Paris: A summit reviving a European push to bring peace to eastern Ukraine has ended with a call for the delay of contentious rebel plans to hold local elections this month and for both sides to begin a promised withdrawal of smaller-caliber weapons.
Russian President Vladimir Putin met Ukrainian President Petro Poroshenko, French President Francois Hollande and German Chancellor Angela Merkel yesterday at a long-awaited summit in Paris that was overshadowed by international concerns about Russia's military intervention in Syria this week.
The meeting was the first since the leaders worked out a peace deal in Minsk in February. That accord has been troubled, but there have been signs of progress in recent weeks, including a breakthrough agreement this week on withdrawing tanks and many weapons.
After the meeting, Poroshenko said the government side would begin the pullback today that will take 41 days, his press office reported.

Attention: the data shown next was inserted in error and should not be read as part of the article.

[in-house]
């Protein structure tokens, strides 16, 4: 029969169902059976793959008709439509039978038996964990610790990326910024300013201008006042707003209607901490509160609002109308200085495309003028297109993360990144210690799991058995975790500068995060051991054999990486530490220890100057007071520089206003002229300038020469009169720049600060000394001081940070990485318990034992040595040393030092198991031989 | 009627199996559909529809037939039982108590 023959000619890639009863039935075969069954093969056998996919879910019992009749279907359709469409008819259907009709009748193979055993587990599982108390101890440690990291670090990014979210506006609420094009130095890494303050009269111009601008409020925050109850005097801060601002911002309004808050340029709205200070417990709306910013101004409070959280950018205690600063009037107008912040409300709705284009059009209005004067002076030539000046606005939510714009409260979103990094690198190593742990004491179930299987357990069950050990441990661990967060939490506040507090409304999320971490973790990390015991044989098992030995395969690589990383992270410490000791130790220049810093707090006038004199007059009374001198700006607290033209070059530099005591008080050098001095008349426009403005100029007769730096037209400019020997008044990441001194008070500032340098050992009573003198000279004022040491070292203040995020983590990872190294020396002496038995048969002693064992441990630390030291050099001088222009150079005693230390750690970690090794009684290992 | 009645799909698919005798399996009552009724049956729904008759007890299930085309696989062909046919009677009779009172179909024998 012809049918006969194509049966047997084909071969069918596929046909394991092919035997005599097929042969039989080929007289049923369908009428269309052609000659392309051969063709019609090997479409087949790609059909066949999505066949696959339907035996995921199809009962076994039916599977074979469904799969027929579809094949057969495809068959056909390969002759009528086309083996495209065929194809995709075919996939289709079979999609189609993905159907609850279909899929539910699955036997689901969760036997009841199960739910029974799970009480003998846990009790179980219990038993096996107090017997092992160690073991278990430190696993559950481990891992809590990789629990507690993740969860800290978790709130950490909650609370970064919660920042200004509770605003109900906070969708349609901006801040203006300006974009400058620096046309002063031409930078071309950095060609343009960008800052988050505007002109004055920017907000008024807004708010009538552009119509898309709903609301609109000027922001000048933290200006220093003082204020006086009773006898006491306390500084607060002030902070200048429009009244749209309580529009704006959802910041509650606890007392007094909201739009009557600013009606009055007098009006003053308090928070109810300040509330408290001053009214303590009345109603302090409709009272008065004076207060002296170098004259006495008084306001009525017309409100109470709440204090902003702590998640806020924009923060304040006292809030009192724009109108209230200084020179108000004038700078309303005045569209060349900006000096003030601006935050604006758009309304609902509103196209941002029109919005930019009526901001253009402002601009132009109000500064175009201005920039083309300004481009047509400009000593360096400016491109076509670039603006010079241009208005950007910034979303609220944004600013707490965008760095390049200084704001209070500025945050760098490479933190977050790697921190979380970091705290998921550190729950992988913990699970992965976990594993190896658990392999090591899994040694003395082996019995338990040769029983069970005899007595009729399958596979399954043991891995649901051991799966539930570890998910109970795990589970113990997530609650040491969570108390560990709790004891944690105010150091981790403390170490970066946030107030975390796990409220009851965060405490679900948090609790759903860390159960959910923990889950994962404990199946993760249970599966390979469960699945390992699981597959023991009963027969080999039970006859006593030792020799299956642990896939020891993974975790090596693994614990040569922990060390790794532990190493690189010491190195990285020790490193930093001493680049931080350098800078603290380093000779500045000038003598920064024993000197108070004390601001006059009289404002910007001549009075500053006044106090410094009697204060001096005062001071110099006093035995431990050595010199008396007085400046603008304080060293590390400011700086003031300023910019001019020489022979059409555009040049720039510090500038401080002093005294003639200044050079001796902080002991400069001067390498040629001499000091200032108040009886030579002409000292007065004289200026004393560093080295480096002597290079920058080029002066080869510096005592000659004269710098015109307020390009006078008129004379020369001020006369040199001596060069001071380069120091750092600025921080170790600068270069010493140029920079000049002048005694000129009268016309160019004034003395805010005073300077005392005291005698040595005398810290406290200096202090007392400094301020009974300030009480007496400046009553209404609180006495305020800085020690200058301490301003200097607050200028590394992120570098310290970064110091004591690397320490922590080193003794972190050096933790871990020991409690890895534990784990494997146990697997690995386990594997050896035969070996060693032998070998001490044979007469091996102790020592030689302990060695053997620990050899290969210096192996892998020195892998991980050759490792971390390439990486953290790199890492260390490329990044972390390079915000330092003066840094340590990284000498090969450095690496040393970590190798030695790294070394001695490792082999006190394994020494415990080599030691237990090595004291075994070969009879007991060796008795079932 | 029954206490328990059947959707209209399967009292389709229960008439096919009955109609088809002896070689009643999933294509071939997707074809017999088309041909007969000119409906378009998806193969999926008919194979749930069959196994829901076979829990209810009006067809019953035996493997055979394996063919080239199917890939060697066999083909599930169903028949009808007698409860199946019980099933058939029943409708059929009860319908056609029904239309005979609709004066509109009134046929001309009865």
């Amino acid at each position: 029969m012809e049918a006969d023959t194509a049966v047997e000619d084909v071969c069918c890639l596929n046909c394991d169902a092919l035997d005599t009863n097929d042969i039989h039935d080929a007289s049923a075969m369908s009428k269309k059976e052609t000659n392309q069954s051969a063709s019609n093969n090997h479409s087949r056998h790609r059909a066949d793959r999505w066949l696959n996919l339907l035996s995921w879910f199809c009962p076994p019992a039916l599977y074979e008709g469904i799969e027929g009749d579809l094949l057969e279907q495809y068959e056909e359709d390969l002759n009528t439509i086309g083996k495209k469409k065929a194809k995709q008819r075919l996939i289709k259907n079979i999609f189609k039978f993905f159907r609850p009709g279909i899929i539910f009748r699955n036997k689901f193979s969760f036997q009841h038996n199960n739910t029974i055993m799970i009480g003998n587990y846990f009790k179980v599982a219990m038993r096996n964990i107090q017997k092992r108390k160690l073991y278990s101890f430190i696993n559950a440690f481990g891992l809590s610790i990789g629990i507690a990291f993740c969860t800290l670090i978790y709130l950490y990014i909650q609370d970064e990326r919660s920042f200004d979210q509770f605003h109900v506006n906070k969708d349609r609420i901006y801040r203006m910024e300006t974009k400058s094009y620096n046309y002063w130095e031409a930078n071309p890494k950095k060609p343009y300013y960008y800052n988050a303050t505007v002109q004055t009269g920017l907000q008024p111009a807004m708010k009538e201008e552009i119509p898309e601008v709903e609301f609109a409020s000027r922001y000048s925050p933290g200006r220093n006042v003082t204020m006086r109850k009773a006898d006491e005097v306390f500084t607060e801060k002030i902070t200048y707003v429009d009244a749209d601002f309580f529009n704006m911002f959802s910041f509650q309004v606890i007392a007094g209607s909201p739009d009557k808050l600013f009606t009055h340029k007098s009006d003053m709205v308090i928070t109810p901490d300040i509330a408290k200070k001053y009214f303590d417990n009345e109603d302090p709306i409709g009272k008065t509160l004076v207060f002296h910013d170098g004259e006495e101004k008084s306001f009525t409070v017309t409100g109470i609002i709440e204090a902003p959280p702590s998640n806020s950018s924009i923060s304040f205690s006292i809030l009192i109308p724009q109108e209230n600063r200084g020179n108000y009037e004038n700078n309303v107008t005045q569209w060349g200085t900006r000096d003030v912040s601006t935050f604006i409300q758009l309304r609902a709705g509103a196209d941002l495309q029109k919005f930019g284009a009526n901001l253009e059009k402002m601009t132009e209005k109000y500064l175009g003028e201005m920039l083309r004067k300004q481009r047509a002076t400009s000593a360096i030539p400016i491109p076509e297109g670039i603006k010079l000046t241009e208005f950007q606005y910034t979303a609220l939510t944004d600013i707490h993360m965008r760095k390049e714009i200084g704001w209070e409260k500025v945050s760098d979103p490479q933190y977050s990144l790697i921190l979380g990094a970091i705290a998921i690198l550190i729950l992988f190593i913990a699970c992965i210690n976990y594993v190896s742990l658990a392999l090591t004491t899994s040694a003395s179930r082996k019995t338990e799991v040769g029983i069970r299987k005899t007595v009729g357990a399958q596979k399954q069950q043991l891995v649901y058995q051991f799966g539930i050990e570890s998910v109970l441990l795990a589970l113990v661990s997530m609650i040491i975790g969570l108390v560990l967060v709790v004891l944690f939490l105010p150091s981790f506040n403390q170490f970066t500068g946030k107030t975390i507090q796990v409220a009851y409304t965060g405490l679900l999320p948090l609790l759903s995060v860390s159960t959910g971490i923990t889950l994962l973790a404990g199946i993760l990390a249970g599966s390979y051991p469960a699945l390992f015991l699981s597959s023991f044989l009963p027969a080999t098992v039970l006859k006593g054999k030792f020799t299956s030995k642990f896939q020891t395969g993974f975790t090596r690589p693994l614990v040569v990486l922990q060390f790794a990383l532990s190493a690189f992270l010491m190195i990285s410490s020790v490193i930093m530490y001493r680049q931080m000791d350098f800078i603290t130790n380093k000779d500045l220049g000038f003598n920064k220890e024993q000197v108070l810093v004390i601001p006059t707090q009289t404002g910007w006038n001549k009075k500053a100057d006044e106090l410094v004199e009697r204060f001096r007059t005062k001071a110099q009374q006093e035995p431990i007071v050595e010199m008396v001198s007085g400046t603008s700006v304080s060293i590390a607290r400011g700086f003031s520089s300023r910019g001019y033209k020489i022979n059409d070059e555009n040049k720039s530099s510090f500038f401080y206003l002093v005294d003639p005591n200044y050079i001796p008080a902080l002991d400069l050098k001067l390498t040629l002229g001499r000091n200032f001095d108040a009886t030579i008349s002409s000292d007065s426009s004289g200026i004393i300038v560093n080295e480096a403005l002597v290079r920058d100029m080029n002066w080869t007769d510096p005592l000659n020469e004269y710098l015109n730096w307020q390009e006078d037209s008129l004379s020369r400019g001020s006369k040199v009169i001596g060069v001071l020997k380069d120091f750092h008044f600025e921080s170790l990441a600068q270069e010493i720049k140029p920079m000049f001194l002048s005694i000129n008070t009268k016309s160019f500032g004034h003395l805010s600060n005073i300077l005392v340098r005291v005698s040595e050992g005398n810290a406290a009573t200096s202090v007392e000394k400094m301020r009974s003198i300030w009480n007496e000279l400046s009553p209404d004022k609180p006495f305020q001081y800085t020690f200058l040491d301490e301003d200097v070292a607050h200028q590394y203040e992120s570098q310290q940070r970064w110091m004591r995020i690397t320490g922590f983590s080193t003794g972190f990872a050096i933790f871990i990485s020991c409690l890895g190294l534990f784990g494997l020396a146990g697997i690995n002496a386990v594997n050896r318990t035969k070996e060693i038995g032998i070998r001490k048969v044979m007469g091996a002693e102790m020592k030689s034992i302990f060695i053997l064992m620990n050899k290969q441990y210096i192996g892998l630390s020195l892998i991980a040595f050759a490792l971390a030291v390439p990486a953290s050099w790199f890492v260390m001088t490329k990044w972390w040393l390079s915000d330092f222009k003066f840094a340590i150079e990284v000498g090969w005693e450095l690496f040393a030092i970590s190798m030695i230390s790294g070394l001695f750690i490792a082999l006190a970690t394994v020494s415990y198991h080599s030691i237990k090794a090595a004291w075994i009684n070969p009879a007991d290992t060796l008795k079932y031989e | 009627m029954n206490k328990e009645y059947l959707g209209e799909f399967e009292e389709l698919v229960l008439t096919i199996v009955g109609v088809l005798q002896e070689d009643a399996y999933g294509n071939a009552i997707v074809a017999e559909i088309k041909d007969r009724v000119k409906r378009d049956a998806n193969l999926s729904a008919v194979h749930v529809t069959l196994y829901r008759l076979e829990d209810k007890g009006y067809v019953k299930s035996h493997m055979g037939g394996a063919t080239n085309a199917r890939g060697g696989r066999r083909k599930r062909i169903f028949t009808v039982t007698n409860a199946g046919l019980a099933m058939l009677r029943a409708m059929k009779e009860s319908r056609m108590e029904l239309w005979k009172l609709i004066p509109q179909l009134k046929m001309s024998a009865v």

Asked whether the pull-back agreement, which should effectively alleviate a threat of artillery attacks on civilians, means an end to the war, Poroshenko said: "It means there's a truce. The war will be over when the last piece of the Ukrainian land has been liberated," his office said.
The conflict in Ukraine's industrial heartland between Russia-backed separatists and government troops, which has killed more than 8,000 and displaced 2 million, broke out in April 2014, a month after Russia annexed Ukraine's Crimea.
Poroshenko's comments showed that Kiev is not going to compromise on Crimea, which Russia occupied after a hastily called referendum.
The fighting in eastern Ukraine has dwindled significantly in recent weeks, but tensions remain over the final status of the rebel regions. A particular concern is over a dispute about regional elections planned October 25 and other elections the rebels are proposing October 18 and November 1.
Hollande said after the summit that the local elections should be organised under the Ukrainian election law, "which means the elections of October 18 cannot be held." He said the elections could be held 90 days after Ukraine passes a law enabling the vote.
The Ukrainian parliament earlier this year passed a law, calling local elections across the country, excluding the east since Ukrainian officials have no access to these areas.
Conducting the vote in rebel-held areas without cooperation with Kiev could among other things pave the way to electoral fraud: when rebels elected their leaders last October they had no access to official Ukrainian electoral rolls, meaning that multiple voting was impossible to prevent.